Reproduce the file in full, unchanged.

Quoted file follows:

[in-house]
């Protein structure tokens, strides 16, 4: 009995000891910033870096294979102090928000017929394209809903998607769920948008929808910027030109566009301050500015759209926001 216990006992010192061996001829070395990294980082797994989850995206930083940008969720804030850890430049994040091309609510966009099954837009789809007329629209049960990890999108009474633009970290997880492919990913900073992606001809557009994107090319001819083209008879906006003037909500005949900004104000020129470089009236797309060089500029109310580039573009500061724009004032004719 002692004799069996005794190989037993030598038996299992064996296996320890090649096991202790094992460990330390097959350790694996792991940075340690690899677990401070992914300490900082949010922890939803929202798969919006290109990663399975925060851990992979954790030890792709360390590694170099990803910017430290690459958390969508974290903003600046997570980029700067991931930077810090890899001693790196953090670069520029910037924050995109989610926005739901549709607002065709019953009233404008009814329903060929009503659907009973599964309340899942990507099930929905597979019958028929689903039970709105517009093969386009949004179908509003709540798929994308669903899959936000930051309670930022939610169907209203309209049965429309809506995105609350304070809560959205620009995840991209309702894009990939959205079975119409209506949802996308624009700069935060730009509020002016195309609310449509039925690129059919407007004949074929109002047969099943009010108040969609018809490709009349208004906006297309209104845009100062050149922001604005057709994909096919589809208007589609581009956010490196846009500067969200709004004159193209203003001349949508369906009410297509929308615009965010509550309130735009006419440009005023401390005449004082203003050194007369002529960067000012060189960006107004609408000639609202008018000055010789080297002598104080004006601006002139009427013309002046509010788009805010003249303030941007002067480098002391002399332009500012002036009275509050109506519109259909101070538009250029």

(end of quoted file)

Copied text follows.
[in-house]
């Protein structure tokens, strides 16, 4: 009995000891910033870096294979102090928000017929394209809903998607769920948008929808910027030109566009301050500015759209926001 216990006992010192061996001829070395990294980082797994989850995206930083940008969720804030850890430049994040091309609510966009099954837009789809007329629209049960990890999108009474633009970290997880492919990913900073992606001809557009994107090319001819083209008879906006003037909500005949900004104000020129470089009236797309060089500029109310580039573009500061724009004032004719 002692004799069996005794190989037993030598038996299992064996296996320890090649096991202790094992460990330390097959350790694996792991940075340690690899677990401070992914300490900082949010922890939803929202798969919006290109990663399975925060851990992979954790030890792709360390590694170099990803910017430290690459958390969508974290903003600046997570980029700067991931930077810090890899001693790196953090670069520029910037924050995109989610926005739901549709607002065709019953009233404008009814329903060929009503659907009973599964309340899942990507099930929905597979019958028929689903039970709105517009093969386009949004179908509003709540798929994308669903899959936000930051309670930022939610169907209203309209049965429309809506995105609350304070809560959205620009995840991209309702894009990939959205079975119409209506949802996308624009700069935060730009509020002016195309609310449509039925690129059919407007004949074929109002047969099943009010108040969609018809490709009349208004906006297309209104845009100062050149922001604005057709994909096919589809208007589609581009956010490196846009500067969200709004004159193209203003001349949508369906009410297509929308615009965010509550309130735009006419440009005023401390005449004082203003050194007369002529960067000012060189960006107004609408000639609202008018000055010789080297002598104080004006601006002139009427013309002046509010788009805010003249303030941007002067480098002391002399332009500012002036009275509050109506519109259909101070538009250029």